New Zealand's commissioner of employment opportunities says they know levels of poverty have actually gotten worse for Pasifika peoples.
According to Saunoamaali'i Dr Karanina Sumeo there is an urgency to act now.
"And also because we have a government who talks about it in their well being budget that lifting the economic outcomes for Maori and Pacific is one of those priorities," she said.
The commissioner recently heard from a group of Pasifika women in Porirua about what obstacles they face in the workforce.
Institutional racism, discrimination and pay inequality were just some of the challenges for them.
Saunoamaali'i said, "It's been known for a long time that Pasifika women are at the bottom of the pay scale."
The Commissioner also shared her story of finding out that she was being paid $NZ40,000 less than a colleague who was doing exactly the same work.
"I've used my case because I feel ok to talk about it, it's worked out for me but I'm aware that the silence is not because women don't want to talk about it, it's because they are scared that if they talk about it that they will be targetted not only with more discrimination but possibly the loss of a job," she said.
Saunoamaali'i said also discrimination for Pasifika women happens right throughout the hierarchy, "from top to bottom."
The Commissioner was also disappointed that a pay transparency mechanism was not included in the Equal Pay Amendment Bill.
She said "pay transparency is an essential element of pay equity and should be in the legislation."
Saunoamaali'i is now calling on the Government to consider stand-alone pay transparency legislation.
"An independent pay transparency agency needs to be established through separate legislation if the Equal Pay Amendment Bill and consequential amendments to the Employment Relations Act 2000 are not up to the task," she said.
She also welcomed the removal of the condition requiring women making a claim to undergo facilitation before seeking a determination in equal pay claims.
"I'm eager to see it work across workplaces and industries where Māori, Pacific, disabled and other women from minority groups are concentrated, as vulnerabilities may make them feel less able to challenge their bosses despite the legal provisions," she said.
"The changes will help ensure women have the right to timely and effective justice and take New Zealand a step closer to economic equality."
Stella Teariki, with the New Zealand Public Service Association, said the current gender pay principles were developed between the unions, Government and State Services Commission.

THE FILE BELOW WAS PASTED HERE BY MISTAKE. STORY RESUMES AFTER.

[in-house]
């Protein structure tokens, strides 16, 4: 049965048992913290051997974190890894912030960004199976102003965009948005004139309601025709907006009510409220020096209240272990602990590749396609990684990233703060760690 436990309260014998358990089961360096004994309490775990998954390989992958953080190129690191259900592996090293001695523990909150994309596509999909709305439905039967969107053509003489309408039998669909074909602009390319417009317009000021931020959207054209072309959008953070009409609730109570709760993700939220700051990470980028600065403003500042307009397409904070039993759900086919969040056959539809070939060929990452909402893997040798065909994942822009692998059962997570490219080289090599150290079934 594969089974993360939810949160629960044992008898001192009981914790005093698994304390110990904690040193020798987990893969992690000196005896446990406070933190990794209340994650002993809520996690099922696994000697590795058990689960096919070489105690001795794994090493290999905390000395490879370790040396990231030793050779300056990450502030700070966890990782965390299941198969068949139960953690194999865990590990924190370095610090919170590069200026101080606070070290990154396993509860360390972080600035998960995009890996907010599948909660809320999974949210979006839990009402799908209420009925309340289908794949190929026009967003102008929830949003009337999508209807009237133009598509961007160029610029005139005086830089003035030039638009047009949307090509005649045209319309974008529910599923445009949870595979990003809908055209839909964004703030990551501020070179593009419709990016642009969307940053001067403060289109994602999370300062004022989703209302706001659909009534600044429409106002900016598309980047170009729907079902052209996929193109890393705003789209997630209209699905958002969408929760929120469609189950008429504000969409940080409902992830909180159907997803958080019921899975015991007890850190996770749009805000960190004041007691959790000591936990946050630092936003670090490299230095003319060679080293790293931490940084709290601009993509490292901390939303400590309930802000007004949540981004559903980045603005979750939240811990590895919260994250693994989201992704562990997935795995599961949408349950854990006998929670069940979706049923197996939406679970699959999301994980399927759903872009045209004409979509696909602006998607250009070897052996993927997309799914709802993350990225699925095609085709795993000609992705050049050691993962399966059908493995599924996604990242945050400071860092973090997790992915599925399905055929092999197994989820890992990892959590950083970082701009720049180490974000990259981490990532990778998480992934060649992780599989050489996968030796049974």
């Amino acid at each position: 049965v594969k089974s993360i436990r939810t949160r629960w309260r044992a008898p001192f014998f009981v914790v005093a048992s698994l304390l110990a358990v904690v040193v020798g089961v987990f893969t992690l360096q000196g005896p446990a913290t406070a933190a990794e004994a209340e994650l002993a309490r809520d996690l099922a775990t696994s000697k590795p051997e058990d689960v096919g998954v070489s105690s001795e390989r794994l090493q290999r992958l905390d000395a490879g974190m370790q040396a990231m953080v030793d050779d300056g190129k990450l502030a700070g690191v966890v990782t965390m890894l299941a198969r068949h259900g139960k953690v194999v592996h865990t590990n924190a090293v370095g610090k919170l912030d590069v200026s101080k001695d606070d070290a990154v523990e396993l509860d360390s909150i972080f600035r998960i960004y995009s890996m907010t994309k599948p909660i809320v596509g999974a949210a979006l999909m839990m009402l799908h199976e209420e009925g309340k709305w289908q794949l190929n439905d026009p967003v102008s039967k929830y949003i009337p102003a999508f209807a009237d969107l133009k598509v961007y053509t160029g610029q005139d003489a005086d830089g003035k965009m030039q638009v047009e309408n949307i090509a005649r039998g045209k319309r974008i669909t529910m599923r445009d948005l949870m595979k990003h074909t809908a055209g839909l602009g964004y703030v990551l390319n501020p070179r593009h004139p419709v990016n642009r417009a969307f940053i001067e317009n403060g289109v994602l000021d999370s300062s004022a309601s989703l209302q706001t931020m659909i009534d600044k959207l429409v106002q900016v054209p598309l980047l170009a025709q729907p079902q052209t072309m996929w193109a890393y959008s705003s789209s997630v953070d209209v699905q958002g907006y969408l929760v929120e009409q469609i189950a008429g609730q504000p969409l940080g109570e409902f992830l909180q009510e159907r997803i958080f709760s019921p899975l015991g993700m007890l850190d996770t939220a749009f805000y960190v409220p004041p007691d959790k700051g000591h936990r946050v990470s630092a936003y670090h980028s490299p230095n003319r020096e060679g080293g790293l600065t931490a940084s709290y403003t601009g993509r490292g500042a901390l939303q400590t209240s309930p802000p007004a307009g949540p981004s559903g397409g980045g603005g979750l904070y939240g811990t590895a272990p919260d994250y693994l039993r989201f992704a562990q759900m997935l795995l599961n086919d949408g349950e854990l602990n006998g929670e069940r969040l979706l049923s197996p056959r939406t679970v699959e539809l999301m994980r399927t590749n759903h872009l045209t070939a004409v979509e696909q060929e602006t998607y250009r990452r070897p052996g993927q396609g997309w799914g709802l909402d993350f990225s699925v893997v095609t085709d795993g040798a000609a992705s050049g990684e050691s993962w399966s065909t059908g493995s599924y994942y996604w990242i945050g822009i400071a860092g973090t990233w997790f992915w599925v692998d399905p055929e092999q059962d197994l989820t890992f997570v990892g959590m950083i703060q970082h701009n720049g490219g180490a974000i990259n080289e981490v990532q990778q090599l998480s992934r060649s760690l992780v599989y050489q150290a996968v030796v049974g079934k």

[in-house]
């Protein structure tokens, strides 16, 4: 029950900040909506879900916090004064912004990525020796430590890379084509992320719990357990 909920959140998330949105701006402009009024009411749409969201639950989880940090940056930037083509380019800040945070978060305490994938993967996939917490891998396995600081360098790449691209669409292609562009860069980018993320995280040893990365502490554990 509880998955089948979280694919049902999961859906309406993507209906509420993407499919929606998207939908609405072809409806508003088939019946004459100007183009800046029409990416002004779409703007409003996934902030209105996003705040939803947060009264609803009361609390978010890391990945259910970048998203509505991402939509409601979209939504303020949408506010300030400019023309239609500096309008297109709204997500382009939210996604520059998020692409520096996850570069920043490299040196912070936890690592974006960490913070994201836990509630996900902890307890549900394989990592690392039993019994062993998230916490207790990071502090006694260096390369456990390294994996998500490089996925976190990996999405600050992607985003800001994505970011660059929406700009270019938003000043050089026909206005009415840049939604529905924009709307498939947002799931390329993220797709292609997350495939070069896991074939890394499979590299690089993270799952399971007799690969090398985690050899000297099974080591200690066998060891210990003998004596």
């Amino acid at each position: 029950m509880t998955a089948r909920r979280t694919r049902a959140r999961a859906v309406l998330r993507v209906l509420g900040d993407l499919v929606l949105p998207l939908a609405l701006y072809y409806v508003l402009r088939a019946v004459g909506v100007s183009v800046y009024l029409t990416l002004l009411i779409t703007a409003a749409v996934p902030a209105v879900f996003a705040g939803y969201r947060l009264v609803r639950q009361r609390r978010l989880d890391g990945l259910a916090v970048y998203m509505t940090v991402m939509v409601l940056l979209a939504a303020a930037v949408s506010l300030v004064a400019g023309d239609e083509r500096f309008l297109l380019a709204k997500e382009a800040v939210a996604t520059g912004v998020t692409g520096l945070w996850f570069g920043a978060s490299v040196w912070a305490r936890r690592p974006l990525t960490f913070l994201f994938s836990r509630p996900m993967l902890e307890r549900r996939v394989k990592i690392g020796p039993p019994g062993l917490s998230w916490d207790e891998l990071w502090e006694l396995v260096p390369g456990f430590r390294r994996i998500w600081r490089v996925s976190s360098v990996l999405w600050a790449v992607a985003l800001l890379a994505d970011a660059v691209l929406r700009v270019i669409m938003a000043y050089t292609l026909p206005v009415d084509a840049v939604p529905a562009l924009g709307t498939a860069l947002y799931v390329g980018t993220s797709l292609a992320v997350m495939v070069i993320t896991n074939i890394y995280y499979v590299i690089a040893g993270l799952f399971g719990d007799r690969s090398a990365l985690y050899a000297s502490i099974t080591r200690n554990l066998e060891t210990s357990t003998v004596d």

"There's only one part of those gender pay principles which makes reference to diversity and that's around freedom from discrimination," Ms Teariki said.
"That doesn't even talk about ethnicity, it doesn't even refer to ethnicity, so for us it was about looking at those gender pay principles and thinking about from a Pacific lens, what does that look like for us?"
Ms Teariki said the talanoa she heard from the women were really important, and a big piece of work within the PSA's Pasifika network was now underway looking at a range of issues.
"We've got our National Fono at the end of June, we were are going to get the membership to endorse the work that our group has been doing around the gender pay principles with a Pacific lens," Ms Teariki said.
"...with the intent being that it turns into union work, it turns into the conversation we are having with employers about what we see Pacific workers to be important around changing the gender pay gap for Pacific workers."
But she said the gender pay gap conversation was not about this government.
"It has to be an on going conversation because there are systems in place within organisations that cause that gap, and if we take our eye off it, and we don't keep asking the questions about those systems, the gap will widen even more so," Ms Teariki said.
Nia Bartley, with Capital Coast DHB, said she felt the conversations she heard are really important, and that its crucial for Pasifika women to support each other in the workforce.
"Irrespective of what position we reach in society, be it the prime minister, cabinet minister or perhaps the mail person, we all have to look after each other, we all have to be respectful and kind and remember that no one is better than anybody else and also continuously uplift each, where we can," Nia Bartley said.
The gathering of Pasifika Women in the Workforce in Porirua event had been organised by the Komiti Pasifika which is the NZ of Council of Trade Union's representative structure for Pacific Island workers.
Komiti Pasifika promote issues and activities that are particularly relevant to Pacific workers.